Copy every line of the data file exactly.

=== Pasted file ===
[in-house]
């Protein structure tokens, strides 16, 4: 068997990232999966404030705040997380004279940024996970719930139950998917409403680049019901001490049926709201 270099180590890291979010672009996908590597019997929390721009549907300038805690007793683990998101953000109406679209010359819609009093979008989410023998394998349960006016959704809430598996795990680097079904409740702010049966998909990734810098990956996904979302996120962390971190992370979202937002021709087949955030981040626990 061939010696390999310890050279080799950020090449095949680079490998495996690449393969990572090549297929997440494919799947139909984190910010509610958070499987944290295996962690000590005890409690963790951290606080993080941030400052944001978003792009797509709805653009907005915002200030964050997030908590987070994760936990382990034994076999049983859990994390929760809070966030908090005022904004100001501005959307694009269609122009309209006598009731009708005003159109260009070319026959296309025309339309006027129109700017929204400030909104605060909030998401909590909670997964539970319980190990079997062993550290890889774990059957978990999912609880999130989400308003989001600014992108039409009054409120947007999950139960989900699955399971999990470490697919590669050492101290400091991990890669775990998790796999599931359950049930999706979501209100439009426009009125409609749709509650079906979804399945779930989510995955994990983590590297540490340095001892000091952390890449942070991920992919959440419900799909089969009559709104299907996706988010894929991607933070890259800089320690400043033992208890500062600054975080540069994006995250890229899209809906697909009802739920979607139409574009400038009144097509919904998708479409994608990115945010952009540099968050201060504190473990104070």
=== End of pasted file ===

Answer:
[in-house]
């Protein structure tokens, strides 16, 4: 068997990232999966404030705040997380004279940024996970719930139950998917409403680049019901001490049926709201 270099180590890291979010672009996908590597019997929390721009549907300038805690007793683990998101953000109406679209010359819609009093979008989410023998394998349960006016959704809430598996795990680097079904409740702010049966998909990734810098990956996904979302996120962390971190992370979202937002021709087949955030981040626990 061939010696390999310890050279080799950020090449095949680079490998495996690449393969990572090549297929997440494919799947139909984190910010509610958070499987944290295996962690000590005890409690963790951290606080993080941030400052944001978003792009797509709805653009907005915002200030964050997030908590987070994760936990382990034994076999049983859990994390929760809070966030908090005022904004100001501005959307694009269609122009309209006598009731009708005003159109260009070319026959296309025309339309006027129109700017929204400030909104605060909030998401909590909670997964539970319980190990079997062993550290890889774990059957978990999912609880999130989400308003989001600014992108039409009054409120947007999950139960989900699955399971999990470490697919590669050492101290400091991990890669775990998790796999599931359950049930999706979501209100439009426009009125409609749709509650079906979804399945779930989510995955994990983590590297540490340095001892000091952390890449942070991920992919959440419900799909089969009559709104299907996706988010894929991607933070890259800089320690400043033992208890500062600054975080540069994006995250890229899209809906697909009802739920979607139409574009400038009144097509919904998708479409994608990115945010952009540099968050201060504190473990104070």